Before entering the National Museum of Taiwan Literature (國立臺灣文學館, NMTL), you should spend a few minutes scanning the exterior of this 1916 Baroque-style edifice, which once served as Tainan's city hall. The mansard roof is especially splendid. Architect Moriyama Matsunosuke (森山松之助, 1869-1949) deserves credit for creating what's likely the most beautiful colonial era edifice in south Taiwan. Yet his design wasn't without it faults, notably a lack of resistance to the mild but frequent radial earthquakes that strike the island.
The NMTL's definition of Taiwanese literature is very broad, embracing works written in standard Chinese, Holo, Hakka, Japanese and indigenous languages. Many of the writers mentioned here were not born in Taiwan, and some were living overseas when they wrote their greatest works. Even if you speak none of Taiwan's languages, you'll still find this place enjoyable and educational. However, because many of the materials aren't labeled in English, you're advised to get an English-language audio guide from the cloakroom on the right as you enter (free; hand over your passport or NT$1,000 as a deposit).
The permanent exhibition is divided into two parts. Old Architecture, New Life tells the building's story, including how it was restored and expanded to become a museum.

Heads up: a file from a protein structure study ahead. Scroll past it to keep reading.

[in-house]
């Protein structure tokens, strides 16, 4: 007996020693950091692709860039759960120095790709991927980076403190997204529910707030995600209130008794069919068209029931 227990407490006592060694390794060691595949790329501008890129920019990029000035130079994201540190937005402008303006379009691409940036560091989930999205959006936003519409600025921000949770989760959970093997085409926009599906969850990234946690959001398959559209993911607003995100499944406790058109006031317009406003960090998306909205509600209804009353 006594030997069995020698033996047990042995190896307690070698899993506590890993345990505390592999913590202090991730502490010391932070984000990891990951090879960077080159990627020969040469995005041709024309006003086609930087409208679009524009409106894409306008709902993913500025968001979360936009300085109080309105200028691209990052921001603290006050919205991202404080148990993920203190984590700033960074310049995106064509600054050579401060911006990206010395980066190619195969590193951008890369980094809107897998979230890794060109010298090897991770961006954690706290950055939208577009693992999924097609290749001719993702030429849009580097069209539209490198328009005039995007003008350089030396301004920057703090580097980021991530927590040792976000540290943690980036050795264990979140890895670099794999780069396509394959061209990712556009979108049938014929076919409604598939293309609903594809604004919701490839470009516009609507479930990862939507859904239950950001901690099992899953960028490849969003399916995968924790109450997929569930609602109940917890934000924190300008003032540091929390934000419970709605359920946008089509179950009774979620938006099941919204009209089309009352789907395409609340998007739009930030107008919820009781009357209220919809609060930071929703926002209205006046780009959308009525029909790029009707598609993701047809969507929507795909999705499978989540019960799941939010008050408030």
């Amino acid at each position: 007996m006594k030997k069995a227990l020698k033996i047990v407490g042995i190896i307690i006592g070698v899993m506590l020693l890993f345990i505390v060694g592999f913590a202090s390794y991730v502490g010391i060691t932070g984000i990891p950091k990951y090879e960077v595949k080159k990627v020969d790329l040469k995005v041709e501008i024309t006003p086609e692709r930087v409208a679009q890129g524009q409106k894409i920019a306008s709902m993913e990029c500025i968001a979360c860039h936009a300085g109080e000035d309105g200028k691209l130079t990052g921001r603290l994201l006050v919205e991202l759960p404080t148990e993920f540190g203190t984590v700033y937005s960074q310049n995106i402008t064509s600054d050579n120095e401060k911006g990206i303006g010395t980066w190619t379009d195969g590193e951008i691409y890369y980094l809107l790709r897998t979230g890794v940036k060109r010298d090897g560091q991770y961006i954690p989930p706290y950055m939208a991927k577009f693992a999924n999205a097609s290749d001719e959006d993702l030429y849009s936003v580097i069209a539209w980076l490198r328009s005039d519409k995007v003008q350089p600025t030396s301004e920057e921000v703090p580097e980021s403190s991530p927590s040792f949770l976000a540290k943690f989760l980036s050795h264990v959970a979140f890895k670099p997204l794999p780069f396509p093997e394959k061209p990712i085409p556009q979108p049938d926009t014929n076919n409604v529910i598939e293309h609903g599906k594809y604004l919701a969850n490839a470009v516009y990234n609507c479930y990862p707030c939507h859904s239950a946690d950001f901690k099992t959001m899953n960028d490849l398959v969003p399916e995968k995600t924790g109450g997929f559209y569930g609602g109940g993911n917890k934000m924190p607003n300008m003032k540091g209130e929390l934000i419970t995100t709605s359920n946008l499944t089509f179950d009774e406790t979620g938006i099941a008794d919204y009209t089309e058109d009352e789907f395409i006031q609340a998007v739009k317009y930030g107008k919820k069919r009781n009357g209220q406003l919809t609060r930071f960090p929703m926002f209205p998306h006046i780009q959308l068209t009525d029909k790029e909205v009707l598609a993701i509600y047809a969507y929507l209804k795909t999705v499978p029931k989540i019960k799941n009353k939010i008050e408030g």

The Development of Taiwanese Literature traces the writing and publishing of poetry, fiction and non-fiction on the island from the early 17th century to the present day. Motifs such as water buffalo (a symbol of the countryside) and railroads (an emblem of modernization) are explained. Dozens of writers are profiled, and lots of original manuscripts are on display. If you plan to sample some Taiwanese literature, you'll find the section on exporting literature especially useful, as it features many books that have been translated and issued in Western countries. The Butcher's Wife (殺夫), a 1983 novella by feminist author Li Ang (李昂, b1952) has been a notable success outside Taiwan; the museum displays editions in seven languages.
Make a point of touring Hall D, the Taiwan Literature Exhbition of Mother Tongues, to get an idea of Taiwan's fabulous linguistic diversity. Use the headphones to hear aboriginal tongues such as Bunun and Atayal. Unlike Sinic languages, indigenous speech lacks tones or self-developed script, yet linguists believe these languages form the root of the entire Austronesian language family. In another part of the hall, you can listen to recordings of Hakka poetry and songs.
Anyone interested in Taiwan literature and able to read Chinese should also visit the museums in Tainan dedicated to Bo Yang and Yang Kuei.
The museum is within walking distance of Tainan TRA Station. Follow Zhongshan Road away from the station and when you reach the end of the road you'll see the museum across the traffic circle. City bus no.2 links the museum with the TRA Station, Anping and several other tourist sights.